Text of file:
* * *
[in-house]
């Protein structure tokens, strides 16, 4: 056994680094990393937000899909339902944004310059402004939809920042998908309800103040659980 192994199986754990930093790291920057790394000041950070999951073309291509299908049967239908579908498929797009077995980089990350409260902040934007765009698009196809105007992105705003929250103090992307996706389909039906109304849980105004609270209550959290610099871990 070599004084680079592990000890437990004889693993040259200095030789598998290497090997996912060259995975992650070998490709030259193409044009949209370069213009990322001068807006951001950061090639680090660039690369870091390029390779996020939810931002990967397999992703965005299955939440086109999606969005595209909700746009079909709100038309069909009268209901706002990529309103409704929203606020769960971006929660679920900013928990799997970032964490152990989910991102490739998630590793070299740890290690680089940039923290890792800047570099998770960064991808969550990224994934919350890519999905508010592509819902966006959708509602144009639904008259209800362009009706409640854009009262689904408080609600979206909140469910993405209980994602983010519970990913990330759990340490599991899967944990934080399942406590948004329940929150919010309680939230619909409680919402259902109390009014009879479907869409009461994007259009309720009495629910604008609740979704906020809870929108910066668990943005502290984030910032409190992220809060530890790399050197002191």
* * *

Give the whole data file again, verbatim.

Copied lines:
[in-house]
């Protein structure tokens, strides 16, 4: 056994680094990393937000899909339902944004310059402004939809920042998908309800103040659980 192994199986754990930093790291920057790394000041950070999951073309291509299908049967239908579908498929797009077995980089990350409260902040934007765009698009196809105007992105705003929250103090992307996706389909039906109304849980105004609270209550959290610099871990 070599004084680079592990000890437990004889693993040259200095030789598998290497090997996912060259995975992650070998490709030259193409044009949209370069213009990322001068807006951001950061090639680090660039690369870091390029390779996020939810931002990967397999992703965005299955939440086109999606969005595209909700746009079909709100038309069909009268209901706002990529309103409704929203606020769960971006929660679920900013928990799997970032964490152990989910991102490739998630590793070299740890290690680089940039923290890792800047570099998770960064991808969550990224994934919350890519999905508010592509819902966006959708509602144009639904008259209800362009009706409640854009009262689904408080609600979206909140469910993405209980994602983010519970990913990330759990340490599991899967944990934080399942406590948004329940929150919010309680939230619909409680919402259902109390009014009879479907869409009461994007259009309720009495629910604008609740979704906020809870929108910066668990943005502290984030910032409190992220809060530890790399050197002191």